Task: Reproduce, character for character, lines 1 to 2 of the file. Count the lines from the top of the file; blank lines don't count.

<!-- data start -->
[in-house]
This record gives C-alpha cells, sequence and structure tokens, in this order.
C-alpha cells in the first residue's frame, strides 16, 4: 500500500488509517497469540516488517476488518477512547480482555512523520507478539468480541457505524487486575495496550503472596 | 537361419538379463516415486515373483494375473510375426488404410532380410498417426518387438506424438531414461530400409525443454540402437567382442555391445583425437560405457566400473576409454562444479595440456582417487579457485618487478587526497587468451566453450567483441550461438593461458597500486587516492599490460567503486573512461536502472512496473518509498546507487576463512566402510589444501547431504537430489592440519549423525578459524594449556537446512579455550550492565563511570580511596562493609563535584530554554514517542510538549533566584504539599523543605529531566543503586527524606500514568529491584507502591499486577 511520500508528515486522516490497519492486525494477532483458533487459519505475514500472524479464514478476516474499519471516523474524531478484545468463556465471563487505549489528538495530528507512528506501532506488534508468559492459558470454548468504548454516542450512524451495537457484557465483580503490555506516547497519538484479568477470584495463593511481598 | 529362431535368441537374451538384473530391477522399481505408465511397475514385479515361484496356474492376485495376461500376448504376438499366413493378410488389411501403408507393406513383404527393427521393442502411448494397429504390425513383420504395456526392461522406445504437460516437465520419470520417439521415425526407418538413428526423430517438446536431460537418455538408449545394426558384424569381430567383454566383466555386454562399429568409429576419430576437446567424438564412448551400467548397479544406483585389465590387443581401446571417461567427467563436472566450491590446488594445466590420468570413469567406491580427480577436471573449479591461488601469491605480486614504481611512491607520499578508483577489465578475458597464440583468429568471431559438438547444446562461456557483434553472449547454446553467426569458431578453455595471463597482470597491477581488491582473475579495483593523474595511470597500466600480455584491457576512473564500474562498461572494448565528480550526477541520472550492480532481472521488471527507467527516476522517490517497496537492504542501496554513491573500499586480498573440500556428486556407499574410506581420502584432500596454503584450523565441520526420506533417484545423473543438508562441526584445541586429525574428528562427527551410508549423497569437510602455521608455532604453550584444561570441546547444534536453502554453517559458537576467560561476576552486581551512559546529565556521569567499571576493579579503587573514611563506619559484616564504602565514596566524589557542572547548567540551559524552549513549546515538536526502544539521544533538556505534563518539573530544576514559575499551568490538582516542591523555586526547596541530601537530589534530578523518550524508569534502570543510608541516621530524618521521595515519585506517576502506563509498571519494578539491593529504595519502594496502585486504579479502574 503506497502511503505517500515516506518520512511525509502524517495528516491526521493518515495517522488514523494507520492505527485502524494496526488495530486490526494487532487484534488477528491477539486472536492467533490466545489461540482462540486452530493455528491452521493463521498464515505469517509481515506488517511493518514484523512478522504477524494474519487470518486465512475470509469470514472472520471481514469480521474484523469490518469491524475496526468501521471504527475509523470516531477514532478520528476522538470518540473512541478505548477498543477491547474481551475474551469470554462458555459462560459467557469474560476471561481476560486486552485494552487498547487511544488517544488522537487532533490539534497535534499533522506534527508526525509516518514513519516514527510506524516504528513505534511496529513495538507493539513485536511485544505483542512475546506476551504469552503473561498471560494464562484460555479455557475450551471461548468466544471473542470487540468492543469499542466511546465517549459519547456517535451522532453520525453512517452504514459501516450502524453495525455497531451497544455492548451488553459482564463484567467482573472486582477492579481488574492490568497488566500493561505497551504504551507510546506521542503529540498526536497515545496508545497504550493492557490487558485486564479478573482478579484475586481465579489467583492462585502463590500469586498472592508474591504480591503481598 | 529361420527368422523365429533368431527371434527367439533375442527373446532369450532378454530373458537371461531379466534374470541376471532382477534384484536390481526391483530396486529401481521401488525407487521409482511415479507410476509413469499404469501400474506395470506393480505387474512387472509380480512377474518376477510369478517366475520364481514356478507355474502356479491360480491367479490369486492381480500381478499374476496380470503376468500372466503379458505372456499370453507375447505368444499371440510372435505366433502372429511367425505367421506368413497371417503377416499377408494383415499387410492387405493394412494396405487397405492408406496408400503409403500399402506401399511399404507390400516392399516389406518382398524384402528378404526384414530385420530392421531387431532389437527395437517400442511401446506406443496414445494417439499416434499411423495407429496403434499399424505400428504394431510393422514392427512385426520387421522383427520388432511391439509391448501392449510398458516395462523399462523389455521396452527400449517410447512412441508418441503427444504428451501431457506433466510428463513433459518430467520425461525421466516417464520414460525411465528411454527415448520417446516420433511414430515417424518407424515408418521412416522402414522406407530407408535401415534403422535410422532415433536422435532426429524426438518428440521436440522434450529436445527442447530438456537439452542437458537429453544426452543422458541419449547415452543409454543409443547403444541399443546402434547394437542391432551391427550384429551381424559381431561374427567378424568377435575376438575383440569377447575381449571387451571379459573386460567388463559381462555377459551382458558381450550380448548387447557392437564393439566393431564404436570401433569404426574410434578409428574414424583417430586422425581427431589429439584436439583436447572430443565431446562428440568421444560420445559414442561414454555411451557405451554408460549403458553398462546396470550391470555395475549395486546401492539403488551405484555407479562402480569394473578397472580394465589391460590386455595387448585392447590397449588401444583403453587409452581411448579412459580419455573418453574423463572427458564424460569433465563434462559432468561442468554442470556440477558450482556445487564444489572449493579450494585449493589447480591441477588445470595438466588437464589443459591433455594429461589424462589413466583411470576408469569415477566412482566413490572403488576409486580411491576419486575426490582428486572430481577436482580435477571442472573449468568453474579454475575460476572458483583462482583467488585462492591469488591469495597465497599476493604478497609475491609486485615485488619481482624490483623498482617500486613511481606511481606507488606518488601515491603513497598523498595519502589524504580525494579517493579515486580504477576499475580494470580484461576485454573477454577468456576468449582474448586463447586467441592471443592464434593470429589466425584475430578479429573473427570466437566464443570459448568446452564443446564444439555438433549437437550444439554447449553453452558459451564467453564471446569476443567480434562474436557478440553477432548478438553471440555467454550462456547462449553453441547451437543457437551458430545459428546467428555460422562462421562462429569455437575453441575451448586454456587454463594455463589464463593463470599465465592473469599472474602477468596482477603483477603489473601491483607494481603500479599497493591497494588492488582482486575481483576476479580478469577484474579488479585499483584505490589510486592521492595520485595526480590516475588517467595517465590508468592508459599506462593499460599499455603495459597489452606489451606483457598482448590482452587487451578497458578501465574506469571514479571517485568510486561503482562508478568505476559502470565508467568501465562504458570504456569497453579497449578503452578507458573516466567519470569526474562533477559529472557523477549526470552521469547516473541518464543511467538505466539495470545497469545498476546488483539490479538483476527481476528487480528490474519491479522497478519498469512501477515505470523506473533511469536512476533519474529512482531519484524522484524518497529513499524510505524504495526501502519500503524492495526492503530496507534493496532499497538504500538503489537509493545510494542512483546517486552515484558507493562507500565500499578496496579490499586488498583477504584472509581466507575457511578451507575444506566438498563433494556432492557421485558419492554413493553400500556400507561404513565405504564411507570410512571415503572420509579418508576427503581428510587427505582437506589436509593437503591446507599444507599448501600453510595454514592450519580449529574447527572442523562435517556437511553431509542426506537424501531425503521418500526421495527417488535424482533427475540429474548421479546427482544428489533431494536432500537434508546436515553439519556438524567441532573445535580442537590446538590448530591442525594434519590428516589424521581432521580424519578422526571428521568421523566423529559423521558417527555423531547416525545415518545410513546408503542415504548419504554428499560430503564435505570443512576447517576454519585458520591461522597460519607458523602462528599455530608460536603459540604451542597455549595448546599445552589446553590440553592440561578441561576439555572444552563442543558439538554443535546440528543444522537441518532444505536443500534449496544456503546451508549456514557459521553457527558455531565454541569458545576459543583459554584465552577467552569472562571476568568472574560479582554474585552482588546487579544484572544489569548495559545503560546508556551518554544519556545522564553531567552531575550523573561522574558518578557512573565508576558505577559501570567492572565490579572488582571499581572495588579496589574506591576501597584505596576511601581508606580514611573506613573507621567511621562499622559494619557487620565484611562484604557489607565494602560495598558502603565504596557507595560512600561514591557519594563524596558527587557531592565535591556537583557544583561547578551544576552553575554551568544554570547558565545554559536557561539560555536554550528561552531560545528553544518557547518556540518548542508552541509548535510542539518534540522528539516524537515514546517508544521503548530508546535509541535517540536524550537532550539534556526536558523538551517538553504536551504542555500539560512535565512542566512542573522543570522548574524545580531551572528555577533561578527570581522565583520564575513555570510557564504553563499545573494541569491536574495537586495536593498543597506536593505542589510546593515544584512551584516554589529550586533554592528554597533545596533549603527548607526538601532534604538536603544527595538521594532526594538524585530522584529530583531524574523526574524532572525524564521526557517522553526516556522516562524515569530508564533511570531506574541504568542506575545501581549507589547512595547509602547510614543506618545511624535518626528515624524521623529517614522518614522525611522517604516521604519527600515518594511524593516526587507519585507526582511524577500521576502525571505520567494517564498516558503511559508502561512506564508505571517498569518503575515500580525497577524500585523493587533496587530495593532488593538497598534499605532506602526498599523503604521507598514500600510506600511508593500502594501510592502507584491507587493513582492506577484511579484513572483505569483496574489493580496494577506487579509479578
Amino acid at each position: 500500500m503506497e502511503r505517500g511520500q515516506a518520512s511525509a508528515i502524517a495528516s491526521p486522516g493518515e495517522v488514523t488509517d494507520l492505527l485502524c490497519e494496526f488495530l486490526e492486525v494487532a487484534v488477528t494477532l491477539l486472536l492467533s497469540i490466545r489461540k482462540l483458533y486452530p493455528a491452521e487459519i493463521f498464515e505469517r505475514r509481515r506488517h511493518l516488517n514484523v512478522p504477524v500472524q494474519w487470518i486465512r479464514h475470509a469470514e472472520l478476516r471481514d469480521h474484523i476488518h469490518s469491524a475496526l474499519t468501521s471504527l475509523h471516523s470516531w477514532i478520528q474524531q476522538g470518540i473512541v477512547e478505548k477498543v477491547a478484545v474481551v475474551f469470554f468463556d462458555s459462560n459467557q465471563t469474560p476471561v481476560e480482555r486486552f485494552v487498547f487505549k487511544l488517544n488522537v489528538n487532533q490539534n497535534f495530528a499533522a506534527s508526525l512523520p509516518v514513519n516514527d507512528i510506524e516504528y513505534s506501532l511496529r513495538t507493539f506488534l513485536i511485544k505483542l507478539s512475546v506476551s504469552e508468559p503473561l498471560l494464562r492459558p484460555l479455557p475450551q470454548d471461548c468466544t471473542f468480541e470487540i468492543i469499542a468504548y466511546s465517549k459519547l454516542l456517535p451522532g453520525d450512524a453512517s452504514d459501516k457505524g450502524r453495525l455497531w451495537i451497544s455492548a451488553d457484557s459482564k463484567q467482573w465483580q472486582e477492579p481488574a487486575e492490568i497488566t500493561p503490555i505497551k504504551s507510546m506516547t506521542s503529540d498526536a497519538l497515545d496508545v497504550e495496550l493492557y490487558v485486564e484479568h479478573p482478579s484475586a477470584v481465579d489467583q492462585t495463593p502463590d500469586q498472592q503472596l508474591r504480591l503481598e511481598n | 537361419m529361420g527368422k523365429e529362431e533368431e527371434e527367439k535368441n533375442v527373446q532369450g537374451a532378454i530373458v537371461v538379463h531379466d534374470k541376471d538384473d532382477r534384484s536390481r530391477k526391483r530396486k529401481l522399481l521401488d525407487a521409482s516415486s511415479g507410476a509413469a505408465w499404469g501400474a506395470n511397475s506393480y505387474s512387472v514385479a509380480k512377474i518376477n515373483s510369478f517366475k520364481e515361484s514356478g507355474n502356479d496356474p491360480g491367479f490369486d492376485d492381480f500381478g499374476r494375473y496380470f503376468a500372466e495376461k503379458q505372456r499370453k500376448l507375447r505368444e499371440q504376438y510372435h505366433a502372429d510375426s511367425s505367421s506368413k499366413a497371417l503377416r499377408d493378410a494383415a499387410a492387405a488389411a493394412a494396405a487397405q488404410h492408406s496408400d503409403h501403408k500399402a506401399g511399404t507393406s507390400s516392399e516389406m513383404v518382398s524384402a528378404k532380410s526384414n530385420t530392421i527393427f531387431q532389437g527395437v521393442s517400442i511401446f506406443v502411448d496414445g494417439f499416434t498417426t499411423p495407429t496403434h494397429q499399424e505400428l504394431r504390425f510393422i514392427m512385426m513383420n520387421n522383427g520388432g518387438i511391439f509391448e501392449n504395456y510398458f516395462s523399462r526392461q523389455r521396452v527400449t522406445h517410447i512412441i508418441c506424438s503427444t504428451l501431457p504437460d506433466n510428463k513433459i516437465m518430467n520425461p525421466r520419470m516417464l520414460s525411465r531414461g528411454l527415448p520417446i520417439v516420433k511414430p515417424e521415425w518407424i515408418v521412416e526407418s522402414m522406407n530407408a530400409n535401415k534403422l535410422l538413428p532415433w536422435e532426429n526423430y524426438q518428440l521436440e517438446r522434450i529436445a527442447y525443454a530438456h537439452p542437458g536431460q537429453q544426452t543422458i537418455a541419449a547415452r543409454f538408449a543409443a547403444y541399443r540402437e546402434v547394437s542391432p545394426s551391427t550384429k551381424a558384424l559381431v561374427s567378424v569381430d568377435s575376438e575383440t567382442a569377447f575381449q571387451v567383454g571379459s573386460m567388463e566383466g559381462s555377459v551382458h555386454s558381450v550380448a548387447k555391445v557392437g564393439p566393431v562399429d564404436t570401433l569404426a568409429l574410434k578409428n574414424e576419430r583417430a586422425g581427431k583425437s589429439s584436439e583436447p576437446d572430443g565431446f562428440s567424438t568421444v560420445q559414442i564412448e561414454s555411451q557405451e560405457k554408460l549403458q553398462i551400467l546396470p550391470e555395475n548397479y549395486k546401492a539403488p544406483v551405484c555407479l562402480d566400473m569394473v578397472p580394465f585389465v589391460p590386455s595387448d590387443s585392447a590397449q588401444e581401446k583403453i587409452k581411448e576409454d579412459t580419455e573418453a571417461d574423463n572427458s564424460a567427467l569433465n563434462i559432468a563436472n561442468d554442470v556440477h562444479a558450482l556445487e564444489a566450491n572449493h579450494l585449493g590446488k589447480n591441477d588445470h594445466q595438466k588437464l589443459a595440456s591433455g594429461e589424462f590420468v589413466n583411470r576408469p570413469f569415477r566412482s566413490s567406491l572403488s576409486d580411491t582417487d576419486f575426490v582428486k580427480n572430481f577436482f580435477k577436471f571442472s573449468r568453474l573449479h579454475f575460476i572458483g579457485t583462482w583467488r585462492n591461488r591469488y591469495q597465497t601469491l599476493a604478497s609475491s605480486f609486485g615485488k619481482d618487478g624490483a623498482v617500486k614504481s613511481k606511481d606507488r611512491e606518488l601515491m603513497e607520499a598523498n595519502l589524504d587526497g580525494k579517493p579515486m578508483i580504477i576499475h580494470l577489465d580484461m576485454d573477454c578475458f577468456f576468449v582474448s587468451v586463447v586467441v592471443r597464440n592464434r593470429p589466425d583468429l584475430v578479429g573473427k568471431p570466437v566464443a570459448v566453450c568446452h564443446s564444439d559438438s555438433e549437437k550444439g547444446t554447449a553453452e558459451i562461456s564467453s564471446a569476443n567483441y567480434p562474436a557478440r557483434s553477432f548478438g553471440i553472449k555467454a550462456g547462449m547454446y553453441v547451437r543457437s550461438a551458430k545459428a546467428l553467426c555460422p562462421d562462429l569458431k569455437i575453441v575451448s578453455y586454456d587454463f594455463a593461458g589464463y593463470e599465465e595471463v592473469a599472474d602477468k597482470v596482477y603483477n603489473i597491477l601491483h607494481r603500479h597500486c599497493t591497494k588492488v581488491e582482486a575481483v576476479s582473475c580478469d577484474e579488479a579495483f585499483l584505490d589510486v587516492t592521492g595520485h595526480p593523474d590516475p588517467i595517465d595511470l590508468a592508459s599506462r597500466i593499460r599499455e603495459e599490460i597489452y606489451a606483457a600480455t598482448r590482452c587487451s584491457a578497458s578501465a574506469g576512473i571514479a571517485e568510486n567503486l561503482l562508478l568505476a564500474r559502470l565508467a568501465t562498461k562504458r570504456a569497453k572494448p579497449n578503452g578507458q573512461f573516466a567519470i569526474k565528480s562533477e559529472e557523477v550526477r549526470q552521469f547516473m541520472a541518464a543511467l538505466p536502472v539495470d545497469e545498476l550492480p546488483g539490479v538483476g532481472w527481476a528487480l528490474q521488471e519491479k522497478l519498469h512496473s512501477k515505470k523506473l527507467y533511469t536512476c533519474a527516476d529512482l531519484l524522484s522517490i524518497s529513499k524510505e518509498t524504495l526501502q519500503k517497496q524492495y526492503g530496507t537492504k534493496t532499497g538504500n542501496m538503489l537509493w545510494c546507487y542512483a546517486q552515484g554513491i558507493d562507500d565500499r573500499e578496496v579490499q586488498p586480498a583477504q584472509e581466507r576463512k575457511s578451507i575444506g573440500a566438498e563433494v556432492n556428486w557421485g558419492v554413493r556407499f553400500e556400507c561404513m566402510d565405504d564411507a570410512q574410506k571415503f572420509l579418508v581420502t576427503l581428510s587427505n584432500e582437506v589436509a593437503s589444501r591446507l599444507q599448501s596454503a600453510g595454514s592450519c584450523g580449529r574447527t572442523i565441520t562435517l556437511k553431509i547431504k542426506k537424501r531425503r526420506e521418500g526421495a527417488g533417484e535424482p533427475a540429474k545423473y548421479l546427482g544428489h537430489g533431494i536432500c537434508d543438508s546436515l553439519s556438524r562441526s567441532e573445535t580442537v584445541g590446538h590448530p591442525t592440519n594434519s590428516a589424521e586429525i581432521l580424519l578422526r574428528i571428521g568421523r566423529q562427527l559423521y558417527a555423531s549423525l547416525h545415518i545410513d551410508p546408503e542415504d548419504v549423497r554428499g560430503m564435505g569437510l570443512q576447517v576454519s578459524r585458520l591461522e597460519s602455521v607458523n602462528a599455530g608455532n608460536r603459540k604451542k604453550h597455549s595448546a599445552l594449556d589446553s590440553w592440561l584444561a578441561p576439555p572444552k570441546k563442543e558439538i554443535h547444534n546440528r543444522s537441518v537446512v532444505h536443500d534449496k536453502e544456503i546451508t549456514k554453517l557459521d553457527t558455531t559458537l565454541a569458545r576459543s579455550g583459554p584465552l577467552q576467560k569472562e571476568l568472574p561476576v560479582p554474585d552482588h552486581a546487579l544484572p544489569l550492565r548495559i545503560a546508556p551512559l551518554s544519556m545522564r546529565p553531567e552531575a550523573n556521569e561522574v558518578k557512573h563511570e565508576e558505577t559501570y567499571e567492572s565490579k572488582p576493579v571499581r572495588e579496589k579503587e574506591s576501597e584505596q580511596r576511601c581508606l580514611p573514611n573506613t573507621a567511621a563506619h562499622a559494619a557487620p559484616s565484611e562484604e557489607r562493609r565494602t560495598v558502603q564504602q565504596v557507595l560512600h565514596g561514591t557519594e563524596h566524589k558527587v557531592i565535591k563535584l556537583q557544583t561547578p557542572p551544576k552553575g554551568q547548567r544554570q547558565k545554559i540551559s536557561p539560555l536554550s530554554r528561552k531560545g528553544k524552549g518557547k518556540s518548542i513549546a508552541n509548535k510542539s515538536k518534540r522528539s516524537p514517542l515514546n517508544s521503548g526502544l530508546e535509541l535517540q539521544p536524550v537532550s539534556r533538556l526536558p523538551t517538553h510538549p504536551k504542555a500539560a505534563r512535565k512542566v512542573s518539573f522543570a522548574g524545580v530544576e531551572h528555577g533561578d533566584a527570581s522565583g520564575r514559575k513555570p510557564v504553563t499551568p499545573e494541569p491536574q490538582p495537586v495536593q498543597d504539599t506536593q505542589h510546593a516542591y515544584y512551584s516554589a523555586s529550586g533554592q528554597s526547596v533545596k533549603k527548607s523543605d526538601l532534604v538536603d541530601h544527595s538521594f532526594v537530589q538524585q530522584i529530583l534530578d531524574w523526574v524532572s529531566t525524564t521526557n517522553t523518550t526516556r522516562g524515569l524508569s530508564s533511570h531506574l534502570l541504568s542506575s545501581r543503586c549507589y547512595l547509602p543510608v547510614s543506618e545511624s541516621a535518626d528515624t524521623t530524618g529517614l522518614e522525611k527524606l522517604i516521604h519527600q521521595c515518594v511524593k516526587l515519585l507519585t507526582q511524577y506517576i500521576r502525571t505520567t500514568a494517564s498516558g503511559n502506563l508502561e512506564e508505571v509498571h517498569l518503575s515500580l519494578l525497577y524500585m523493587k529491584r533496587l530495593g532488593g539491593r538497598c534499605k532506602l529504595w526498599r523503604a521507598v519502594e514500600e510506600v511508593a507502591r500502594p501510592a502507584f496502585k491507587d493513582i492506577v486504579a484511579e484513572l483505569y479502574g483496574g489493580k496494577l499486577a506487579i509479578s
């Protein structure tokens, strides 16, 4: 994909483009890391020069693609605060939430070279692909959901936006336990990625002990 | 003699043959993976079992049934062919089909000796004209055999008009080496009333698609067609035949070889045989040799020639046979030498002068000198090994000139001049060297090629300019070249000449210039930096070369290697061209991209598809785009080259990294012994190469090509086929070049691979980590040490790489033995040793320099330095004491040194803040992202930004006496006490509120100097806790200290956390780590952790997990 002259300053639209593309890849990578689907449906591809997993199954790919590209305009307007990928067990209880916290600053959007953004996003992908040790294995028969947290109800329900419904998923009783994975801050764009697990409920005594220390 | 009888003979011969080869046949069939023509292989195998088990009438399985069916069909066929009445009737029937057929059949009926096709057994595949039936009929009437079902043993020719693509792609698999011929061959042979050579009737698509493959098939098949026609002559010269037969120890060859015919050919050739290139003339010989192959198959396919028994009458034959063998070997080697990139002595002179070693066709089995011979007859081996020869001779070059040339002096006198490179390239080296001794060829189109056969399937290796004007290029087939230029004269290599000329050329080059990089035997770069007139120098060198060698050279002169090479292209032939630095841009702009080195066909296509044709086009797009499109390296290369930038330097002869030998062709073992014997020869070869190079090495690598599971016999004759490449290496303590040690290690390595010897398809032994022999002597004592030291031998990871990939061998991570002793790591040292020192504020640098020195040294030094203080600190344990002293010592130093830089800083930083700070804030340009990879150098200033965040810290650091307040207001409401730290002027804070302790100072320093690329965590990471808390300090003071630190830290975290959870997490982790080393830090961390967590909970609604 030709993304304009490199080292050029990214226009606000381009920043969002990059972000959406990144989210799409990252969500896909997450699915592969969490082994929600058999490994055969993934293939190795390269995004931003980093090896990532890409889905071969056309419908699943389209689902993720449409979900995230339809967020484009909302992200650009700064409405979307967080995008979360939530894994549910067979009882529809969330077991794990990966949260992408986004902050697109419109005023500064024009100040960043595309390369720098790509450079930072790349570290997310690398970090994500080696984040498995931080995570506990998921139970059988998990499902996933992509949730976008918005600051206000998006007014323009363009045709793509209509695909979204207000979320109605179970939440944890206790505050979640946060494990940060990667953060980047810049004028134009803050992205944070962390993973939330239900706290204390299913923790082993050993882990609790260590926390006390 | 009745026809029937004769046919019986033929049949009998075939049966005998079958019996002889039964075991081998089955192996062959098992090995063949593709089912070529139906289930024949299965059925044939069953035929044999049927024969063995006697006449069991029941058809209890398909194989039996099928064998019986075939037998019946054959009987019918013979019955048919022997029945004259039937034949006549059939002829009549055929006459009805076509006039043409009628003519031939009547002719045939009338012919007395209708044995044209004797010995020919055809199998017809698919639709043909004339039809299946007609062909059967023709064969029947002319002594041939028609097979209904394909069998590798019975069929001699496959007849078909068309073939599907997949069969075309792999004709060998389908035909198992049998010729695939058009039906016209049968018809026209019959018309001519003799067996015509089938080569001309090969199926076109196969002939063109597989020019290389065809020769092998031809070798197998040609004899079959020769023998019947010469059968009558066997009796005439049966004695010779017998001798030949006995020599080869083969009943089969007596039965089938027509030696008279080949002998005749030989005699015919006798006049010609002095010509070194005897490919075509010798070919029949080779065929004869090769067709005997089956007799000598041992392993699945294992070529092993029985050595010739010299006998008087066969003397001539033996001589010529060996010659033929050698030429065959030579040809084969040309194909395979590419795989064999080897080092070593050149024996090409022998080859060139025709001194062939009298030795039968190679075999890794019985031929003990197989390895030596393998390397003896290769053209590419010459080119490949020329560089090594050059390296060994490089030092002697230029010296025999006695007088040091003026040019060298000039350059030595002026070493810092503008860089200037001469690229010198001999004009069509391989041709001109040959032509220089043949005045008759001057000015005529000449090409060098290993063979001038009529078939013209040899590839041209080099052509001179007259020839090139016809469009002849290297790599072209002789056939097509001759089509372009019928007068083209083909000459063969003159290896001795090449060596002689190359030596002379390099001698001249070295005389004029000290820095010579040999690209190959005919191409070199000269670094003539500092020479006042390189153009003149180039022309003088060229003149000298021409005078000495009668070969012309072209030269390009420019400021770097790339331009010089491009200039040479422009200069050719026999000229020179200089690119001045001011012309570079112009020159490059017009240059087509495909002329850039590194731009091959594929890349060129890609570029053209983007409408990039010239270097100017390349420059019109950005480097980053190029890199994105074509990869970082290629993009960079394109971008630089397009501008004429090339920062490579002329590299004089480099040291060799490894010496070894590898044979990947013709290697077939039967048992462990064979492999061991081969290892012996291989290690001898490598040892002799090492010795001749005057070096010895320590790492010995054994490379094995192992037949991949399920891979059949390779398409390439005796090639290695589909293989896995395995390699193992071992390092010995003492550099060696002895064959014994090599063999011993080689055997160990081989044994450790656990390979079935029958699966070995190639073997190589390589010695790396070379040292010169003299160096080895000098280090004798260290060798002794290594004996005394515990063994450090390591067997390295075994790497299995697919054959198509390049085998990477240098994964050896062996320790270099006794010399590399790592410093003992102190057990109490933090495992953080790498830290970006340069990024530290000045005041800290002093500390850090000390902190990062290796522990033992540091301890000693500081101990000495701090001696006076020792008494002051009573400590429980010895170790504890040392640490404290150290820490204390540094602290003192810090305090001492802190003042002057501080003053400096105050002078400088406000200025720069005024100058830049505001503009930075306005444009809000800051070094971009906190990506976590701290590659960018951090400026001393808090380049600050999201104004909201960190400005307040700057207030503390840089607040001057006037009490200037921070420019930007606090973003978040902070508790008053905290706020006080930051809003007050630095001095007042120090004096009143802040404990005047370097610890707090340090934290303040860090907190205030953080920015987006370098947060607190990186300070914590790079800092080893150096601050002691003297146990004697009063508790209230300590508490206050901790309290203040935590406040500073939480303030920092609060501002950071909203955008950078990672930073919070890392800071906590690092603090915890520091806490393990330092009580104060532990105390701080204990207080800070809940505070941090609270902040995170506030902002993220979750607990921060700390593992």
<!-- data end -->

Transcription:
[in-house]
This record gives C-alpha cells, sequence and structure tokens, in this order.